“Villains in Animation” at Van Eaton

This past weekend, 11/8/2014, the “Iron Giant” show opened. This coming weekend, 11/15/2014, is another trip into the Universe of Animation. This time I will be joining a large group of terrific artists at the Van Eaton Gallery in Sherman Oaks, CA to take part in the “Villains of Animation” Group Art Show.

As this is a new venue for me, I wanted to really make a good first impression. I was alloted space enough for one 12 x 16 painting. So, I started thinking about all the animated villains with whom I was familiar. I landed on Elmer Fudd. A classic, right? My thought was to portray him as he might be in the “real world”. I figured that meant he would be a gap-toothed, dirty, back woods fella straight out of “Deliverance”. Also, he would have to be packing some serious heat. In the cartoons, Elmer is always going “full auto” on Bugs Bunny, which is amazing since he only has a double barreled shotgun. So, I would give him an automatic rifle with a large magazine and tons of extra ammo. There would also be tons of spent shells on the ground. Seeing as this is supposed to be the “real world”, I thought the landscape should reflect Elmer’s “Scorched Earth” tactics. This is what I dreamt up…

"Wabbit Season" 12 x 16. Acrylic on Masonite. © Mark Tavares

“Wabbit Season” 12 x 16. Acrylic on Masonite. © Mark Tavares

So, I am looking at it, and I’m looking at it, and I’m looking at it… Something is not sitting right with me. I like the concept, but the execution is somewhat lacking. I look at the calendar. I have time. I decide to do something I have never done before a show; paint another painting.

I had another idea from a different show that I thought might work here. For that show, I was going to do a unique take on “Scooby-Doo” villains, in particular “The Creeper”. We never saw any of the SD villains in their lairs, prepping to go out and do their scary things. My idea was to paint the painting as seen from the Creeper’s point of view. You would be looking at a cluttered makeup table. The Creeper Mask is on a head form in the corner. The mirror is surrounded by newspaper clippings about the Creeper, and maybe a foreclosure note from another bank (Motive!) Reflected in the mirror would be the face of the Creeper’s secret true identity, Mr. Carswell.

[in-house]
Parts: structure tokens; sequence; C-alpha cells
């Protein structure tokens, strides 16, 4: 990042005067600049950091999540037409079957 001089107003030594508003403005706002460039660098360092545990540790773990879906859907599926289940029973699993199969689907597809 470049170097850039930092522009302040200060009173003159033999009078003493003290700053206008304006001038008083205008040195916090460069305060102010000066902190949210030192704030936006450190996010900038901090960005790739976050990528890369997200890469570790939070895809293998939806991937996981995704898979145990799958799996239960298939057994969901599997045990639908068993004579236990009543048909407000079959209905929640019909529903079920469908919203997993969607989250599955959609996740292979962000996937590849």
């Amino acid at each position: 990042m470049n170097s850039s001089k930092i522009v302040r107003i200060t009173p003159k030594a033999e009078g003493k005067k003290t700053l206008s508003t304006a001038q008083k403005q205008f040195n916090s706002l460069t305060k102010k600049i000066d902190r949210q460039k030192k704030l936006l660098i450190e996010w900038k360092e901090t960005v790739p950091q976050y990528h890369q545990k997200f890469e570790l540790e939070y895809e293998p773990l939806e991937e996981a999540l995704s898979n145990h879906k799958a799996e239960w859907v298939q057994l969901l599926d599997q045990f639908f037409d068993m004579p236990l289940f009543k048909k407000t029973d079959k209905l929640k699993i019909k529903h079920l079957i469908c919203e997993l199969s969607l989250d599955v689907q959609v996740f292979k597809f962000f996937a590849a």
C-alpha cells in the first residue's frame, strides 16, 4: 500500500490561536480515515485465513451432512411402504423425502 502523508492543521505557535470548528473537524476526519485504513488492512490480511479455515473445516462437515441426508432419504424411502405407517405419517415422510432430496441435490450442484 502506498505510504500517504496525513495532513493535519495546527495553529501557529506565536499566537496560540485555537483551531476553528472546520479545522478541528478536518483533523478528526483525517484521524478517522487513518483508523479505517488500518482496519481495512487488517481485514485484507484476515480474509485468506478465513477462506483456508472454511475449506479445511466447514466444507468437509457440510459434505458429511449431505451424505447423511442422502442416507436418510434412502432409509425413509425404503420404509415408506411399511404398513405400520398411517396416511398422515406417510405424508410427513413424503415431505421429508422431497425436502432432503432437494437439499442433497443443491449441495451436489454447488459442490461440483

As nice as that was , I felt it to be a little too complex. I had to streamline the joke. Once again, I decided on doing something else not seen before in “Scooby-Doo” episodes. I would paint up a Mugshot of the Creeper as he was being processed at Police HQ. That was much clearer and straight to the point. Here you go…

"Mugshot of Mr. Carswell, a.k.a. the Creeper" 11 x 14. Acrylic on Masonite. © Mark Tavares

“Mugshot of Mr. Carswell, a.k.a. the Creeper” 11 x 14. Acrylic on Masonite. © Mark Tavares

Already, I was liking so much more the execution of this piece. Where things were getting muddy in the “Elmer” piece, this remained clear throughout. To maintain the “realism” I used Phil Silver’s face as a basis for Mr. Carswell. The recently deceased Richard Kiel served as inspiration for the Creeper mask.

That’s pretty much it. The paintings in the show have gone up for sale today. The show opens Saturday, 11/15/2014. Please come by and check it out if you are in the area!


Thanks for looking!



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